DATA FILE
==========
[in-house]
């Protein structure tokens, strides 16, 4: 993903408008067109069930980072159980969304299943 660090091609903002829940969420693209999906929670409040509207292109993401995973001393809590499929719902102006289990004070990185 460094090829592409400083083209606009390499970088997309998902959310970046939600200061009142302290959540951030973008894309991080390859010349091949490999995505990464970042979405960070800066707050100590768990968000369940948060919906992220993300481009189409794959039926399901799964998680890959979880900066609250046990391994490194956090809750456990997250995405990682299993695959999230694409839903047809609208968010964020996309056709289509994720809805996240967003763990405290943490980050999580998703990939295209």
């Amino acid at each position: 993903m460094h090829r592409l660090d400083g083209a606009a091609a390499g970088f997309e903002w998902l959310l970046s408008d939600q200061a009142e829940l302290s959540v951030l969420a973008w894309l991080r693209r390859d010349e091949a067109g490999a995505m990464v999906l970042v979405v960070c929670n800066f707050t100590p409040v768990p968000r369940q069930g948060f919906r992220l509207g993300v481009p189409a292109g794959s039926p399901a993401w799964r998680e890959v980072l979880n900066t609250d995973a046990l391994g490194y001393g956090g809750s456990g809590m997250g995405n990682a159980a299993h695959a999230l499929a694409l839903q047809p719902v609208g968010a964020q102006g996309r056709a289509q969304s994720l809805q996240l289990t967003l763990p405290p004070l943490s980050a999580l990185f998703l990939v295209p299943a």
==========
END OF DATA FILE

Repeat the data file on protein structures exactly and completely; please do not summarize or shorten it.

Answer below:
[in-house]
């Protein structure tokens, strides 16, 4: 993903408008067109069930980072159980969304299943 660090091609903002829940969420693209999906929670409040509207292109993401995973001393809590499929719902102006289990004070990185 460094090829592409400083083209606009390499970088997309998902959310970046939600200061009142302290959540951030973008894309991080390859010349091949490999995505990464970042979405960070800066707050100590768990968000369940948060919906992220993300481009189409794959039926399901799964998680890959979880900066609250046990391994490194956090809750456990997250995405990682299993695959999230694409839903047809609208968010964020996309056709289509994720809805996240967003763990405290943490980050999580998703990939295209």
């Amino acid at each position: 993903m460094h090829r592409l660090d400083g083209a606009a091609a390499g970088f997309e903002w998902l959310l970046s408008d939600q200061a009142e829940l302290s959540v951030l969420a973008w894309l991080r693209r390859d010349e091949a067109g490999a995505m990464v999906l970042v979405v960070c929670n800066f707050t100590p409040v768990p968000r369940q069930g948060f919906r992220l509207g993300v481009p189409a292109g794959s039926p399901a993401w799964r998680e890959v980072l979880n900066t609250d995973a046990l391994g490194y001393g956090g809750s456990g809590m997250g995405n990682a159980a299993h695959a999230l499929a694409l839903q047809p719902v609208g968010a964020q102006g996309r056709a289509q969304s994720l809805q996240l289990t967003l763990p405290p004070l943490s980050a999580l990185f998703l990939v295209p299943a």